Korean Female Hockey Team's Drama

JO 2018 PYEONGCHANG

Jeux Olympiques / JO 2018 PYEONGCHANG 627 Vues comments

I thought I should make a separate thread about this, considering its starting to gain a lot of momentum at the moment as a great majority of South Koreans are looking with contempt this decision which might marry the reputation of these games.

https://www.reuters.com/article/us-olympics-2018-northkorea-icehockey/plan-for-joint-olympics-team-with-north-gets-icy-reception-in-south-korea-idUSKBN1F50E8

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Plan for joint Olympics team with North gets icy reception in South Korea

SEOUL (Reuters) - While Seoul forges ahead with plans to use the upcoming Winter Olympics to showcase inter-Korean unity, some South Korean athletes are “furious” at proposals to form joint teams with North Koreans, highlighting a broader lack of enthusiasm for some of the government’s peace-making plans.

 

Officials from both countries are still engaged in talks over exactly how the North will participate in next month’s games in Pyeongchang. But the backlash may trip up Seoul’s plans to use the sporting event to improve bilateral ties after a year of high tensions over Pyongyang’s nuclear and missile programs.

South Korea’s women’s ice hockey team was the first to be singled out for possible integration with North Koreans, with Sports Minister Do Jong-hwan saying the government would ask Olympic organizers to expand the team’s roster from 23 to more than 30.

That came as a shock to team members, who had just returned to South Korea last Friday after training in the United States for the past three weeks, a senior official with the Korea Ice Hockey Association said.

“They were just furious and found the idea absurd,” the official told Reuters on condition of anonymity. “We are utterly speechless that the government just picked us out of blue and asked us to play with total strangers at the Olympics.”

The proposal has also sparked an outcry from thousands of South Koreans, who have signed online petitions asking the presidential Blue House to drop the idea.

“I cannot help but think the government is abusing its power to make political gains from the Olympics,” said one comment on the petition. “Taking roster spots from South Korean athletes who have put so much effort for the Olympics - a dream stage for all South Korean athletes - for the North Koreans is not fair at all.”

More than 70 percent of South Koreans oppose forming a joint team with the North, according to a Jan. 11 survey released by the office of the South’s National Assembly Speaker and television network SBS. More than 80 percent, however, said they welcomed the North’s participation in general.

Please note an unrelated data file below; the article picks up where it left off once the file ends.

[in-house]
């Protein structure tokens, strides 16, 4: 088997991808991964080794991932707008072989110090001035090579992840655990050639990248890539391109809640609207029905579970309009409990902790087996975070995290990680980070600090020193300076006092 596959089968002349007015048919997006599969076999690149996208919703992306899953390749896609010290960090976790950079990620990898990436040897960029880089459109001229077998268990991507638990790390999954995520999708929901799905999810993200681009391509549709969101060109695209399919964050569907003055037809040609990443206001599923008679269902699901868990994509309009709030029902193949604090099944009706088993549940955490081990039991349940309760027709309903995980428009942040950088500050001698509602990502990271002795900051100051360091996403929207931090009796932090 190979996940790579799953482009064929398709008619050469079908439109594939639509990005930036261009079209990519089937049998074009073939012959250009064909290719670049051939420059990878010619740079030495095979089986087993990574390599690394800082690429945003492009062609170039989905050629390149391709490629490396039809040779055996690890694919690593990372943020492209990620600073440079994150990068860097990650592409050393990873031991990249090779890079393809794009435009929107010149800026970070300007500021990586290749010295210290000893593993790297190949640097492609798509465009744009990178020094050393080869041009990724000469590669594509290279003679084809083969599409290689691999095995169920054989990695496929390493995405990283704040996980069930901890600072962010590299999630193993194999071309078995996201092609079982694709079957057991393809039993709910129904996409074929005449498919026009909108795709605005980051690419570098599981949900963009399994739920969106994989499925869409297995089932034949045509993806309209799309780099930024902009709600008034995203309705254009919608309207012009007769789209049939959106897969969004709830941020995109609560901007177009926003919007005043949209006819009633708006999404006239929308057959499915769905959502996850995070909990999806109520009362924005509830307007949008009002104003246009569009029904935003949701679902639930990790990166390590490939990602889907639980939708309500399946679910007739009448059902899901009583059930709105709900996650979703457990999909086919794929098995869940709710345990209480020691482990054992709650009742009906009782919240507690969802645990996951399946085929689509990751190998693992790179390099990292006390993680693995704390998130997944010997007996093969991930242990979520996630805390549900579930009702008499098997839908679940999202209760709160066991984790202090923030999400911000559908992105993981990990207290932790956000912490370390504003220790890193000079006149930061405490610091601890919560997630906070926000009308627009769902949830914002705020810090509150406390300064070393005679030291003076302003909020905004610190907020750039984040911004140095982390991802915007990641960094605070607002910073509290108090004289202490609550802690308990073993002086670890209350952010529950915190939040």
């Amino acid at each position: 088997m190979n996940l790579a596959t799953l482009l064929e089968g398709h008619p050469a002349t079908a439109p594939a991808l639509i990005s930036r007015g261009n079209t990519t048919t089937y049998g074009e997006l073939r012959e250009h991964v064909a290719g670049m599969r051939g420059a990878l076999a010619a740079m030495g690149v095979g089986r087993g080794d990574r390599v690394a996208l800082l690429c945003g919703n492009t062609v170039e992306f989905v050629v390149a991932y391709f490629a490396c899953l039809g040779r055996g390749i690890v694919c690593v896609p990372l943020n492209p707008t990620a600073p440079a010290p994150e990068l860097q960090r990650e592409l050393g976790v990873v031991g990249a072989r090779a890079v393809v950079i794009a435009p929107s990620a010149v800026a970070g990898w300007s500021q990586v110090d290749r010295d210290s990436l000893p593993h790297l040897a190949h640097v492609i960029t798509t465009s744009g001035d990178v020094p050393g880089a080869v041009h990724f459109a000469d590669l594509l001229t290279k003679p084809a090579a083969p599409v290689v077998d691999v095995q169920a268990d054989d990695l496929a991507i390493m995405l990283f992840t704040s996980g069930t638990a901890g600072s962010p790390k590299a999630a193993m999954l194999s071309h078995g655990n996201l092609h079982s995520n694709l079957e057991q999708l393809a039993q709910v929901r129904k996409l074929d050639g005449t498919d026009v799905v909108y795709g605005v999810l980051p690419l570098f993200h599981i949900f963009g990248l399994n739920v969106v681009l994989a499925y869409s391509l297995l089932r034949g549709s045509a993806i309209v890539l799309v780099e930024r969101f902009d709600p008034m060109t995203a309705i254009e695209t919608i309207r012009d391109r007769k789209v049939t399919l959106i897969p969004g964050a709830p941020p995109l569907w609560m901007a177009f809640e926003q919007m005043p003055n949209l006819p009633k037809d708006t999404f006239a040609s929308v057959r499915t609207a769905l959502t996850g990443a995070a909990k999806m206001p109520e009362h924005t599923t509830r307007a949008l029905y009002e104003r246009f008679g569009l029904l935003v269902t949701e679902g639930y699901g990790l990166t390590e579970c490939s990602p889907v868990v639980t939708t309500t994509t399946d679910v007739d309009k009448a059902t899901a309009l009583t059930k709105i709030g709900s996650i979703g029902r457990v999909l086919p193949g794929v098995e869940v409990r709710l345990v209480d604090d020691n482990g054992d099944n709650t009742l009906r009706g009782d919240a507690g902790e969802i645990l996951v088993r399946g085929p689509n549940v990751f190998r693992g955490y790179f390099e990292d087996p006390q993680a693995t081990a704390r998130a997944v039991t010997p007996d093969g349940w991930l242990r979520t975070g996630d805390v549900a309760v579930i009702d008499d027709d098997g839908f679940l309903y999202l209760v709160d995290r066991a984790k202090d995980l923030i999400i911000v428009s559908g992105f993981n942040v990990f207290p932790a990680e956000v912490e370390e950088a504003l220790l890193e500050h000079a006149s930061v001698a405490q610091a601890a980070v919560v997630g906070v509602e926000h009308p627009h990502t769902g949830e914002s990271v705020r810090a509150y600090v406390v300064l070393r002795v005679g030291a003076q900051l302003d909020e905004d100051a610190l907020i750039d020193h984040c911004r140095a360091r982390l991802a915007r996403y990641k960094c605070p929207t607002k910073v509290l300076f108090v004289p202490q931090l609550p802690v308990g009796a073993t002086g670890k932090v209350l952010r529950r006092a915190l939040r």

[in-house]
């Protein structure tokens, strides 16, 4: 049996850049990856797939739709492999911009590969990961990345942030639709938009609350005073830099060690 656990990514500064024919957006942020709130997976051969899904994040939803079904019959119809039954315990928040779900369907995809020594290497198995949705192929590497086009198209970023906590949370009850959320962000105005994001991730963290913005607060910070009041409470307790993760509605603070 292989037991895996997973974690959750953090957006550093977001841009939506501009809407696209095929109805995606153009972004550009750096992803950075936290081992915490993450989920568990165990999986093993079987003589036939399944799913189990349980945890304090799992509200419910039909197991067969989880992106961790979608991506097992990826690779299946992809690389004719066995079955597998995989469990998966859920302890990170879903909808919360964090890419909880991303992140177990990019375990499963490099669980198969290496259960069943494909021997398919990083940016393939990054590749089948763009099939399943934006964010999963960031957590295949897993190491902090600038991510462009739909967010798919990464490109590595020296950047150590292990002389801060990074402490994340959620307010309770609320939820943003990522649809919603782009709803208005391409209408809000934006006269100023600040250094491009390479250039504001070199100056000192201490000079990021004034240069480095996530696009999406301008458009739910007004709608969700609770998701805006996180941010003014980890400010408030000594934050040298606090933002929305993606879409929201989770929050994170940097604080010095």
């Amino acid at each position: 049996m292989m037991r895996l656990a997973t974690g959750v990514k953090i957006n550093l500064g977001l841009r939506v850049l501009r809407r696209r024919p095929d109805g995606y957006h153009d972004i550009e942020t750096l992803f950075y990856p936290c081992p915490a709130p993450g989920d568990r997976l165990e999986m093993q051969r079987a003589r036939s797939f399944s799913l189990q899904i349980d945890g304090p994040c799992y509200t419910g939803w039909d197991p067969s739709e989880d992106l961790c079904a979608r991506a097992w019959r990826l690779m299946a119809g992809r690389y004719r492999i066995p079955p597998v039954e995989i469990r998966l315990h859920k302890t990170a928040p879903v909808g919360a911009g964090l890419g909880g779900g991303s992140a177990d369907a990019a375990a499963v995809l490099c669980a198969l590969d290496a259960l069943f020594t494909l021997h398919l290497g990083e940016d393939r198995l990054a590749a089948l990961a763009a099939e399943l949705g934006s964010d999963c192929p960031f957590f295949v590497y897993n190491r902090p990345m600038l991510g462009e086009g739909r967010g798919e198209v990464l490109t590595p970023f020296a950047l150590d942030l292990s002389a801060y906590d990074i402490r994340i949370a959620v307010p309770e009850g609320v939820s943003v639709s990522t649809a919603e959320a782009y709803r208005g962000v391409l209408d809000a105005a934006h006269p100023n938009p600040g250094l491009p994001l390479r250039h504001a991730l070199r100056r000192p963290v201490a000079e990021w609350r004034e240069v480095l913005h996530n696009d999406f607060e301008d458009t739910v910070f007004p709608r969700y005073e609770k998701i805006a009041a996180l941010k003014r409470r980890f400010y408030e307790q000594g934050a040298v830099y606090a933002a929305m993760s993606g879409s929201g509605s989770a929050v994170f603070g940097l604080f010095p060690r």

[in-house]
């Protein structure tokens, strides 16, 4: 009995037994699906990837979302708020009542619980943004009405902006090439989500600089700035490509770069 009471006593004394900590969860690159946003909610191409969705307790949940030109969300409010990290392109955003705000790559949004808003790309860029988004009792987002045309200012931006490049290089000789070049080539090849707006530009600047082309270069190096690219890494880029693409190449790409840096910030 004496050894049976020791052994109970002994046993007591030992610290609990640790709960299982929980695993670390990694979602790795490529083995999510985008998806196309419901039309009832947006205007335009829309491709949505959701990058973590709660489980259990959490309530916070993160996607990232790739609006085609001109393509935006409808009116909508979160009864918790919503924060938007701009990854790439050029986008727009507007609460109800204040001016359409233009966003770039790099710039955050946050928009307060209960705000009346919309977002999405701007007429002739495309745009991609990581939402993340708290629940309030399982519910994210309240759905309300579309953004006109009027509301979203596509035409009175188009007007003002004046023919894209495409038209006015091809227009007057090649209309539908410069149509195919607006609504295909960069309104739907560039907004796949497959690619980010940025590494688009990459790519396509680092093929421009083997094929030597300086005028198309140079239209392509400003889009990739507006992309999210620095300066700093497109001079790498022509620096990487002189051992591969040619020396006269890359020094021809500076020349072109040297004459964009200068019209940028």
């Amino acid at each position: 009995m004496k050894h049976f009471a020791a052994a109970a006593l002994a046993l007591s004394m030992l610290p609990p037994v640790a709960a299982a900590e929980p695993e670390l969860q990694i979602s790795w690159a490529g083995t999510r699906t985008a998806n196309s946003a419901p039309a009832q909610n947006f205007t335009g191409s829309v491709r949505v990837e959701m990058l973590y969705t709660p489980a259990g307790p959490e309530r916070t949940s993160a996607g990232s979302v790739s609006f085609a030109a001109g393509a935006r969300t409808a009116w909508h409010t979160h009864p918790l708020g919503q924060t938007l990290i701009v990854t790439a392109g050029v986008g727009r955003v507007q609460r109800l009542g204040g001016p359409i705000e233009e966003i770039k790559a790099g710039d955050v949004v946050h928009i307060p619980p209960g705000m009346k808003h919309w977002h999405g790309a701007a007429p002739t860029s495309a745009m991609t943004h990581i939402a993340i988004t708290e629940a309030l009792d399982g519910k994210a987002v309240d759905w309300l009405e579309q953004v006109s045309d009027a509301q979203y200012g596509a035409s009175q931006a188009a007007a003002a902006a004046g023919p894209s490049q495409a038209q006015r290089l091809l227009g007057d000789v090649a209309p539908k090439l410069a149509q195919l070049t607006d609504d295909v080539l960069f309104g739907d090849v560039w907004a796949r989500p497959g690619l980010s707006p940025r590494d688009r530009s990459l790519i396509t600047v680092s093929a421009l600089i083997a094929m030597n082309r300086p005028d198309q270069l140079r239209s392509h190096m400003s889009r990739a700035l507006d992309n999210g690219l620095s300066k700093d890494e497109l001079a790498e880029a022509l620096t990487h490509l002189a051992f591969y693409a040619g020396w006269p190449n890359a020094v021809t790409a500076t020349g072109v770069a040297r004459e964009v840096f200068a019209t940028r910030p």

A spokesmen for the Blue House referred questions to the ministries involved in the talks with North Korea.

The sports ministry said it was discussing the matter with the International Olympic Committee to “minimize any disadvantage” for the South Korean team.

“We will also be taking the public opinion into consideration prior to making the final decision,” a ministry official told Reuters. The unification ministry declined to comment.

INTERNAL DIVISION

The public backlash underscores how North Korea diplomacy, which has often come in the form of one-sided assistance from Seoul, remains a source of bitter division and contention within South Korea. The two countries are still technically at war because the 1950-53 Korean War ended in truce, not a peace treaty.

Liberal President Moon Jae-in wants to revive ties with North Korea that froze under nearly a decade of conservative rule in the South. His administration has proposed the two Koreas make a show of unity at the Games, marching together at the opening and closing ceremonies and competing together as one nation.

But South Korea’s ice hockey association hasn’t heard much from the politicians spearheading those plans, other than being told by the sports ministry to “get prepared,” the senior official said.

“Honestly, we have no idea what’s going on. Frankly, I do not know what they meant by to ‘get prepared’ since we do not have any channels to talk to the North Korean team,” the official said.

Among the issues to be worked out are the roster, game strategies and the appointment of a head coach to lead the joint team.

“None of these crucial and basic issues have been discussed at all. And the South Korean team’s first tournament in the Olympics is only three weeks away,” the official said. “Can you believe this? None of this makes any sense.”